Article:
MUMBAI (Reuters) – Fears Indian telecom upstart Reliance Jio suffered a major data breach, compromising the personal data of over 100 million customers, have prompted calls for India to adopt more robust laws to protect consumers.
Jio has repeatedly denied any breach took place and said that names, telephone numbers and email addresses of Jio users on a website called “Magicapk” appeared to be “unauthentic.” The website was later shut down.
The company, part of conglomerate Reliance Industries, said on Monday that its subscriber data was safe and protected by the highest levels of security.
However, Jio filed a complaint the same day alleging unlawful access to its systems, police have told Reuters.
Jio did not respond to requests for comment.
In contrast to companies in the European Union, which has stringent data protection standards, companies in India do not have to disclose data breaches to clients, information security professionals said.
“It raises questions of security and accountability,” said Pranesh Prakash, policy director at the Centre for Internet and Society (CIS), a research organization.
People complained on Twitter about personal information of Jio users being available on the Magicapk site. Several local news outlets said their checks had led them to believe a leak had occurred.
“A rule to report breaches exists, but it is unenforceable,” says Prakash. “It says you’re not liable if you’re following reasonable security practices. What ‘reasonable’ means is not defined.”
Advocates of stronger laws in India say a data breach in countries with more stringent cyber laws, such as Britain or the United States, would prompt an inquiry by regulators.
After reports of a data leak at Verizon earlier this week, for example, the US telecoms firm quickly responded with an explanation of what had occurred, how it had happened and the extent of the problem.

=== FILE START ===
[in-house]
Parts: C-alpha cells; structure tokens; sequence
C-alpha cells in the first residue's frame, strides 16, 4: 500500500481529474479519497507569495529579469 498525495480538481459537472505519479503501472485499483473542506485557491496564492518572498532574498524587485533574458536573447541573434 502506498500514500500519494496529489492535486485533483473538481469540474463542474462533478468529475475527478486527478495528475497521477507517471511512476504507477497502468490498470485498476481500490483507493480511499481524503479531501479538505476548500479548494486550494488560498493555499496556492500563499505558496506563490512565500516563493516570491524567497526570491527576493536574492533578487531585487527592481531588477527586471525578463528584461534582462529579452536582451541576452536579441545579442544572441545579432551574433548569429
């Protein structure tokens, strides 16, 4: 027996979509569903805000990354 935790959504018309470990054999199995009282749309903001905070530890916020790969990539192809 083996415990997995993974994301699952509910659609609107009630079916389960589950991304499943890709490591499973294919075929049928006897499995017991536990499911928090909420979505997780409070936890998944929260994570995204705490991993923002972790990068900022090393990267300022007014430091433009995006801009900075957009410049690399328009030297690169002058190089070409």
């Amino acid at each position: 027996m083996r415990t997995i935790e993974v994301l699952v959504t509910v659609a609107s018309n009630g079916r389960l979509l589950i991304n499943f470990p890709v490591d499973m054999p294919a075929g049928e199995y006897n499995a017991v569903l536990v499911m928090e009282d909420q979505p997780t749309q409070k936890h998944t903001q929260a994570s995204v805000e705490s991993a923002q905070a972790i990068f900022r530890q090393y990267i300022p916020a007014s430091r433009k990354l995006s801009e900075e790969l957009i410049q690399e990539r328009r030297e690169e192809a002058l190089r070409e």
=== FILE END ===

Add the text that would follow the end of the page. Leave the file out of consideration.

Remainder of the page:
“India is at a nascent stage. For good norms in Asia, look to Singapore. It’s been praised for not having cyber security issues by the UN,” Srinivas Kodali, an independent security researcher, said.
Not a priority
“We don’t have full-menu data protection laws,” said Apar Gupta, a Supreme Court lawyer working on data privacy issues. “We don’t even have an institutional framework or expert body to implement the limited data protection regulations that do exist. It’s so limited it’s more accurate to say no law exists.”
In May alone, there were two data security incidents in India.
The records of 17 million customers of Zomato, a popular food-delivery app, were put on sale online. Zomato initially advised customers that their passwords were secure, but later advised users to change them.
Separately, a CIS report said the Aadhaar numbers of as many as 135 million Indians had leaked from government databases and could be found online.
The number, similar to a US social security number, is unique to each Indian citizen and the Aadhaar database also stores a user’s biometric data. The government is pushing for Aadhaar numbers to be used in everything from opening bank accounts to filing tax returns.
For India, data privacy is not a priority, said Amry Junaideen, a risk advisor at audit firm Deloitte.
“From an organisational perspective there’s really no incentive other than being a good corporate citizen, to report a breach,” he said, noting that in the European Union and United States the regulatory framework is basically for the good of the consumer, but that this is not the case in India.
India, home to the back offices of many large multinationals and outsourcing companies, has also unsuccessfully sought “data-secure” status from the European Union since 2012.
The status is vital for information sharing between entities in the EU and India, because it means the EU is satisfied that data protection rules in a country meet its standards, so data of EU citizens can be sent to that jurisdiction.
Raman Chima, policy director at Access Now, which advocates stronger digital rights, says weak data privacy laws are likely the main stumbling block to “data-secure” status.
In 2010, a European Union study of data protection in India noted there were “no aspects of India’s data protection which would unequivocally be regarded as ‘adequate’ by European Union standards as yet”.
(Reporting by Rahul Bhatia and Sankalp Phartiyal; Editing by Euan Rocha and Neil Fullick)